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The genus Loftusia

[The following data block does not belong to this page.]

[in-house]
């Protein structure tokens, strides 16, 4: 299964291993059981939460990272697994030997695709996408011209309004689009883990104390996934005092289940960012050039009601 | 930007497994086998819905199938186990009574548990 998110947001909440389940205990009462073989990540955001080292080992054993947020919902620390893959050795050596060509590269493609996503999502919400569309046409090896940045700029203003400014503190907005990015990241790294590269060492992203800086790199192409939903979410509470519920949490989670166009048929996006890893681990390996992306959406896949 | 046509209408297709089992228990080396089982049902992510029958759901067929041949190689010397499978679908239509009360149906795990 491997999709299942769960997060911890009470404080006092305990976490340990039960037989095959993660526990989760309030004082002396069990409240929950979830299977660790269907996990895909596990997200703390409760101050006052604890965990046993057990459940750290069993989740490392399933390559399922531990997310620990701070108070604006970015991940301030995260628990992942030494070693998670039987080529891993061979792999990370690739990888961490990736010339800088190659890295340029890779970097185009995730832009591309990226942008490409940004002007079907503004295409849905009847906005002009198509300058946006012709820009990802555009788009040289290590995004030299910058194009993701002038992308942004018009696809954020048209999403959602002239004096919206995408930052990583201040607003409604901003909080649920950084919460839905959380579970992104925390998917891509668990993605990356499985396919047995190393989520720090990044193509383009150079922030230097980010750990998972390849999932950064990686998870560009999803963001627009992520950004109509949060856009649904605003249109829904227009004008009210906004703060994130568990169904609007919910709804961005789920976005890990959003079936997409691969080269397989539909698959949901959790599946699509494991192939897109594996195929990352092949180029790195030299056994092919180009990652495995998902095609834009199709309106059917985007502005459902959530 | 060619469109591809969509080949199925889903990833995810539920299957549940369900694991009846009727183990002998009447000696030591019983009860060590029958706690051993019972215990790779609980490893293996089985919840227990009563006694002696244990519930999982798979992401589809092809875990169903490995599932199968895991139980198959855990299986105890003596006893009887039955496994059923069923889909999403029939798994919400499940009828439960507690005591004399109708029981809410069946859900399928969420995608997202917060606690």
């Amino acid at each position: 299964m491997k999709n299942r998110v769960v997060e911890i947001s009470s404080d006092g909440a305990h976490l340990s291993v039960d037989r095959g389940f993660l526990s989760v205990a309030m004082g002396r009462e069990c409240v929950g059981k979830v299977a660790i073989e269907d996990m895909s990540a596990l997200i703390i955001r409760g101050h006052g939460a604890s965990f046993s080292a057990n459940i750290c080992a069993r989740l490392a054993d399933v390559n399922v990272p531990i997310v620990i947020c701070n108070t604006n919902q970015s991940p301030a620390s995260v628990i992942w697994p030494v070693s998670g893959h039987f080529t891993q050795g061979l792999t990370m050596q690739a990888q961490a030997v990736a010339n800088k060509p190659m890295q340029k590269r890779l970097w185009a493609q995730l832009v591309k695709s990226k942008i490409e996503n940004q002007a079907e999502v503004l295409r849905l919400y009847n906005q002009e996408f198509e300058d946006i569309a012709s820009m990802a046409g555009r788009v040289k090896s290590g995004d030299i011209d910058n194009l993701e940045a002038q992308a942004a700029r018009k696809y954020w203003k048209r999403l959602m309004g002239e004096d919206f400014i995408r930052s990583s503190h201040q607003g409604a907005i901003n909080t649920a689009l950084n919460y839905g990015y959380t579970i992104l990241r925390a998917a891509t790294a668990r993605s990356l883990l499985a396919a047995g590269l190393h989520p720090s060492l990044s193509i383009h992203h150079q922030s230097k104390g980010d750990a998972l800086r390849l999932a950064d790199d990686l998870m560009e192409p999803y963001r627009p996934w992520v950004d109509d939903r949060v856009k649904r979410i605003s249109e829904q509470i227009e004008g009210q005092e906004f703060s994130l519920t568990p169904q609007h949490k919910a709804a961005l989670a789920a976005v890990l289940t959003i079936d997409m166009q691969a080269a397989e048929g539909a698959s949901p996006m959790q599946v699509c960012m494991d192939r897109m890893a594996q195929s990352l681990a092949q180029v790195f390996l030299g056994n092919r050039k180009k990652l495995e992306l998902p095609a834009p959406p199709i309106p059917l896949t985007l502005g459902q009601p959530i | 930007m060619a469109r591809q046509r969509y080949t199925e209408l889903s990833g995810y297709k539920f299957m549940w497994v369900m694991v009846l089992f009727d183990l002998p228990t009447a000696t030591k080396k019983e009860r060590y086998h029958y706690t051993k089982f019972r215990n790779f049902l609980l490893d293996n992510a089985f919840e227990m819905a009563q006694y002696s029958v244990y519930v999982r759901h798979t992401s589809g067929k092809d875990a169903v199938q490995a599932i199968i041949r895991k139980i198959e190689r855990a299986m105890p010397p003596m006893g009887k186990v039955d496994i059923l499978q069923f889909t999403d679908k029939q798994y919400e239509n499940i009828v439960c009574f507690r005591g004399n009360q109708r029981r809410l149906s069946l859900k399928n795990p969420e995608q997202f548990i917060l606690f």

The genus Loftusia



Micropaleontology New York 47: 1-73 (Supplement 1)